Ultimate Fighting Pins PPV To the Mat


This past April over 200,000 cable and satellite viewers plunked down $40 to watch heavyweight champion Tim Sylvia defeat Andre Arlovski in the first round of their pay-per-view fight.

Never heard of Tim Sylvia? Just ask most males between the ages of 18 and 34.

Sylvia isn’t boxing’s heavyweight champion — that distinction is split between Wladimir Klitschko, Nicolay Valuev and Hasim Rahman. Sylvia is the heavyweight titleholder for the mixed martial arts franchise Ultimate Fighting Championship, arguably the fastest-growing sport in the country.

The UFC, a franchise Sen. John McCain once referred to as human cockfighting for its often violent, “no-holds barred” action, has evolved into a multimedia juggernaut that is threatening to surpass boxing and pro wrestling as the PPV industry’s undisputed revenue champion.

The sport, in which athletes box, wrestle, grapple, kick and use other martial arts moves inside a referee-supervised octagonal ring, has carved out a unique niche that has delivered consistent PPV performances to cable and satellite providers.

The UFC is averaging between 200,000 and 350,000 buys each for its 10 PPV events a year, according to PPV executives familiar with the franchise. UFC officials refuse to reveal specific figures.

That’s on a par with the 350,000 buys generated by Home Box Office’s Floyd Mayweather-Zab Judah fight in April, but well below the 875,000 garnered by the premium service’s May Oscar De La Hoya-Ricardo Mayorga PPV bout. Pro wrestling outfit World Wrestling Entertainment Inc. averages about 300,000 buys for its 11 monthly pay-per-view events, but has drawn more than 1 million buys each of the last three years for its annual Wrestlemania.

The UFC, owned by Las Vegas-based private company Zuffa LLC, has taken a page from the WWE and built a loyal following on basic cable. Its popular reality show The Ultimate Fighter, is one of the most viewed original series on testosterone-heavy cable outlet Spike TV, according to network officials.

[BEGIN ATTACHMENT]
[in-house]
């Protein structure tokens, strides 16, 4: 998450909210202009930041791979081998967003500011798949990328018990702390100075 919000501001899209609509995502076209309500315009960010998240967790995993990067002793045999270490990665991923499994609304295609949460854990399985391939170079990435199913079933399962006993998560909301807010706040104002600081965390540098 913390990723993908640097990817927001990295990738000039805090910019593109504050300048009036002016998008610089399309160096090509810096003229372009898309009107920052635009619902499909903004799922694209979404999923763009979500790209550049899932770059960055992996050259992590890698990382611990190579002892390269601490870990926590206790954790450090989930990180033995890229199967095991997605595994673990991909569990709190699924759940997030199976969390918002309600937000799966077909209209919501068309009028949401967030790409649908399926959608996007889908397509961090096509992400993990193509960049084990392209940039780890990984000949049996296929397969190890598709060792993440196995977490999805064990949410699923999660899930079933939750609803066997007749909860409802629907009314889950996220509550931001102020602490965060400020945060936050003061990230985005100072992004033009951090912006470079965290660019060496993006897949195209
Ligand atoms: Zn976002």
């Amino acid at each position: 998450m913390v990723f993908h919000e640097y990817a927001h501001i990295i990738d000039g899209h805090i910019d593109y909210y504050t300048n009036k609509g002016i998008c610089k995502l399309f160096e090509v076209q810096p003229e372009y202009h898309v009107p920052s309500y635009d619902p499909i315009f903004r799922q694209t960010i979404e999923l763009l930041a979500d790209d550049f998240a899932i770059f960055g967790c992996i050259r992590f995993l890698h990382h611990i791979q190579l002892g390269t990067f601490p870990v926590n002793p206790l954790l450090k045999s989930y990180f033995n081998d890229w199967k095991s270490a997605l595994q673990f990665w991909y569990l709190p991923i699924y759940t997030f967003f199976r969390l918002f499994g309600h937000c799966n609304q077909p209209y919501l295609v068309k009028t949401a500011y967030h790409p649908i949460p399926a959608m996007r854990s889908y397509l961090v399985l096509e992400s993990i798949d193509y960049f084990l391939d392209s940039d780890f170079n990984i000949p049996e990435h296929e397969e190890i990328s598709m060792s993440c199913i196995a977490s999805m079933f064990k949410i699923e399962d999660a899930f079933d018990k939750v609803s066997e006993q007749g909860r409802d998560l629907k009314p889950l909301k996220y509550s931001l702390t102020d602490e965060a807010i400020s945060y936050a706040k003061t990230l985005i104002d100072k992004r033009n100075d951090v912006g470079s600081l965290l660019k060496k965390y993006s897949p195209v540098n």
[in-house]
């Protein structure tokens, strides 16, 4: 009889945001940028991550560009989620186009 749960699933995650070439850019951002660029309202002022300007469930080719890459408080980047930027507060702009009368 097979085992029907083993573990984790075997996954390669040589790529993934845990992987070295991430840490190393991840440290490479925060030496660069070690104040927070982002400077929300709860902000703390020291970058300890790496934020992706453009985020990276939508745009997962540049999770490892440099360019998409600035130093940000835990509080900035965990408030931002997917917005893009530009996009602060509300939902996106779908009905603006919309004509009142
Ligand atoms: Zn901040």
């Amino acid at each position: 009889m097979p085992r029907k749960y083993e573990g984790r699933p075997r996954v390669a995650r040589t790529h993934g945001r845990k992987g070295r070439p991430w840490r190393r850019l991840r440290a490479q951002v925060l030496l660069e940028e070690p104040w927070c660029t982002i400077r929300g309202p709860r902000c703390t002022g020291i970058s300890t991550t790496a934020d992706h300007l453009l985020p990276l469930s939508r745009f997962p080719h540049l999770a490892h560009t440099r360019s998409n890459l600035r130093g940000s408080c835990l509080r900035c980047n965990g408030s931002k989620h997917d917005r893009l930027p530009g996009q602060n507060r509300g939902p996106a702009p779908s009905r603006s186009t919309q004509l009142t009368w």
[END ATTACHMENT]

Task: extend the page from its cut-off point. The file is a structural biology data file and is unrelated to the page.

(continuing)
Not too shabby for a franchise that itself was bloodied and on life support at the turn of the century. “Most smart businessmen would have never bought the UFC when we bought it,” Zuffa president and co-owner Dana White said of Zuffa’s $2 million purchase of the franchise from pay-per-view event veteran Robert Meyrowitz in 2001. White would not reveal current revenue figures for the UFC, but was quoted last year in the Las Vegas Business Press that the business has “increased 20 times” since buying the franchise.

“Not only was it a dead business, the previous owner had stripped the company of basically all the ancillary income,” White said. “And obviously there was the baggage and stigma attached to it that we had to overcome.”

Indeed, there was plenty of baggage to go around. While the UFC and combat sports events were a PPV revenue darling in the mid 1990s, its aggressive marketing message of unsupervised, “no-holds barred” action proved to be its undoing.

The sight of grown men applying chokeholds, elbow smashes, roundhouse kicks, and closed fist punches to their opponent’s blood-soaked faces was too much for some politicians — and eventually cable operators — to take.

In 1996, McCain began a successful lobbying effort to have the UFC events barred in every state. By 2000, the sport was virtually banned across the country. Cable operators similarly imposed a distribution boycott of the sport due to the political backlash.

Even White said he was initially appalled with the sport’s violence.

“We had basically thought the same thing that everyone else thought about it: It’s barbaric and a freak show, with guys rolling off the barstools and fighting,” White said. “But as we started to learn about it and meet some of these athletes, we realized that these guys are incredible athletes, college educated, and really got into it and it became a serious passion with us.”